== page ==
With Halloween only days away, creepy ghoulish decorations have taken over the neighbourhood. Bony arms stick up from almost dormant gardens and skeletal spiders (an impossibility — spiders have exoskeletons) prowl concrete sidewalks. They’re a reminder that all living things die — but what exactly happens when a bird, or a deer or a rabbit perishes in the woods?

Today in The Conversation Canada, Paul Manning from Dalhousie University writes about many different types of wriggling, scuttling, scurrying insects that play a part in the decomposition of animals — and the rise of new life. Nutrients like carbon, nitrogen and potassium are in short supply in many ecosystems, and the decomposition of a body returns these nutrients to the ecosystem for future use, from fox to fly to beetle to bat.

Also today:


Hannah Hoag

Deputy Editor | Environment + Energy Editor

The process of turning a newly dead animal into a bony skeleton relies on an explosion of life that ushers in the process of decomposition. (Shutterstock)

Life after death: How insects rise from the dead and transform corpses into skeletons

Paul Manning, Dalhousie University

Nutrients and energy contained within dead animals are repurposed and repackaged into living, breathing insects.

The network of interconnected mental health symptoms associated with COVID-19 is best understood as a multi-faceted syndrome. (Pixabay/Canva)

COVID stress syndrome: 5 ways the pandemic is affecting mental health

Gordon J. G. Asmundson, University of Regina

It’s clear that the pandemic has affected mental health. Researchers have now identified how extensively: Five stress scales with interconnecting symptoms combine to form COVID-19 stress syndrome.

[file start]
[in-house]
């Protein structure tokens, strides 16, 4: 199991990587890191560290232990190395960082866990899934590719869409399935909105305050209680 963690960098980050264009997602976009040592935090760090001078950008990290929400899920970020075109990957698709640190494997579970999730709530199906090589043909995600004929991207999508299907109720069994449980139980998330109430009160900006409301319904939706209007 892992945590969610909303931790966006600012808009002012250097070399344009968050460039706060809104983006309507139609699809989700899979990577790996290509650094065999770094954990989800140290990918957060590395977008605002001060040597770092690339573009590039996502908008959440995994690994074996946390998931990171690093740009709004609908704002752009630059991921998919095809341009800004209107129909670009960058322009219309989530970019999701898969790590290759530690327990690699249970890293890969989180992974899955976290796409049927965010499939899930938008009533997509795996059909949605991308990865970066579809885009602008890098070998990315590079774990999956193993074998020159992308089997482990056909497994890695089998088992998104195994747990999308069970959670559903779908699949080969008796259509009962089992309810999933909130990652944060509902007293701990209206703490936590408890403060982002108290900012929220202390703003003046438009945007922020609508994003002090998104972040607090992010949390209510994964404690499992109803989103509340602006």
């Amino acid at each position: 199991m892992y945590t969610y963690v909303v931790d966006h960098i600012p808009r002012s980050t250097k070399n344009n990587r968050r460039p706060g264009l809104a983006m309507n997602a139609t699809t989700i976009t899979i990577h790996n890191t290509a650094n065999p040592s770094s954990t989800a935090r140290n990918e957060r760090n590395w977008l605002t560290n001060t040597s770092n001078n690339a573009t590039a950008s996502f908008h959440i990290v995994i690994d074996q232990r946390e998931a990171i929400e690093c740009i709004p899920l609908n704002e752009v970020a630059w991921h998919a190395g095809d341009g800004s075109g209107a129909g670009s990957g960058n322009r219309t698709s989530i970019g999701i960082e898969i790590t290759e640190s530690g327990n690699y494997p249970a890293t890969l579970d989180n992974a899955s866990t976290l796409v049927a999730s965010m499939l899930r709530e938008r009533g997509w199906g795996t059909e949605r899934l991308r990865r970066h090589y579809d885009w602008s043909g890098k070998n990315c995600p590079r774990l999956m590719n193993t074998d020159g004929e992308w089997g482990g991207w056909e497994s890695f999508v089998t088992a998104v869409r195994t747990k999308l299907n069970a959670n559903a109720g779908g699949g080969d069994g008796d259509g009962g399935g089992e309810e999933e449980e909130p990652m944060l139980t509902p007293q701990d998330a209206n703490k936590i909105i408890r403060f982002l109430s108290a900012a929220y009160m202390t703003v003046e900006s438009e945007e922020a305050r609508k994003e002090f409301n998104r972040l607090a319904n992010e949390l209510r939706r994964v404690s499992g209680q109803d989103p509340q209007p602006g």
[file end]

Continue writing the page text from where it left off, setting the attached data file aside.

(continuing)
Young people don’t pay attention to government communication on COVID-19 because they don’t like being talked at rather than listened to. Alexis Brown/Unsplash

Why young people tune out government COVID-19 messaging

Jaigris Hodson, Royal Roads University

Communicators must listen to the frustrations, fears and concerns of young people about COVID-19. Then they need to speak to them like human beings, rather than talk at them.

In this July 2020 photo, a woman is comforted in her home during a wake for her son who was killed along with at least 26 others in an attack by drug cartels on a drug rehabilitation centre where he was being treated in Irapuato, Mexico. (AP Photo/Eduardo Verdugo)

Trump and Biden ignore how the war on drugs fuels violence in Latin America

Luisa Farah Schwartzman, University of Toronto

The American public should understand that the United States has played a critical role in creating and fuelling violence in Latin America via its unsuccessful war on drugs.

La Conversation Canada

Manifestation contre le racisme en souvenir de George Floyd le 7 juin 2020, à Rome, en Italie. Un homme brandit une pancarte disant « I can’t breathe » (Je ne peux pas respirer). Cette phrase est devenu emblématique de la lutte des Noirs contre la violence policière. shutterstock

Le « meme », une arme de résistance pour les Afro-Américains

Hervé Saint-Louis, Université du Québec à Chicoutimi (UQAC)

Il y a plusieurs moyens de résistance utilisés par la population noire et ses alliés, dont les manifestations, mais le « meme » semble en voie de devenir l’arme la plus efficace.



  • COVID-19: A global survey shows worrying signs of vaccine hesitancy

    Scott C. Ratzan, CUNY Graduate Center; Agnes Binagwaho, University of Global Health Equity; Heidi Larson, London School of Hygiene & Tropical Medicine; Jeffrey Lazarus, Georgia State University; Kenneth Rabin, CUNY Graduate Center; Lawrence O. Gostin, Georgetown University

    A safe, effective COVID-19 vaccine is expected to be developed in record time and may be approved for production, distribution and acceptance some time in 2021.

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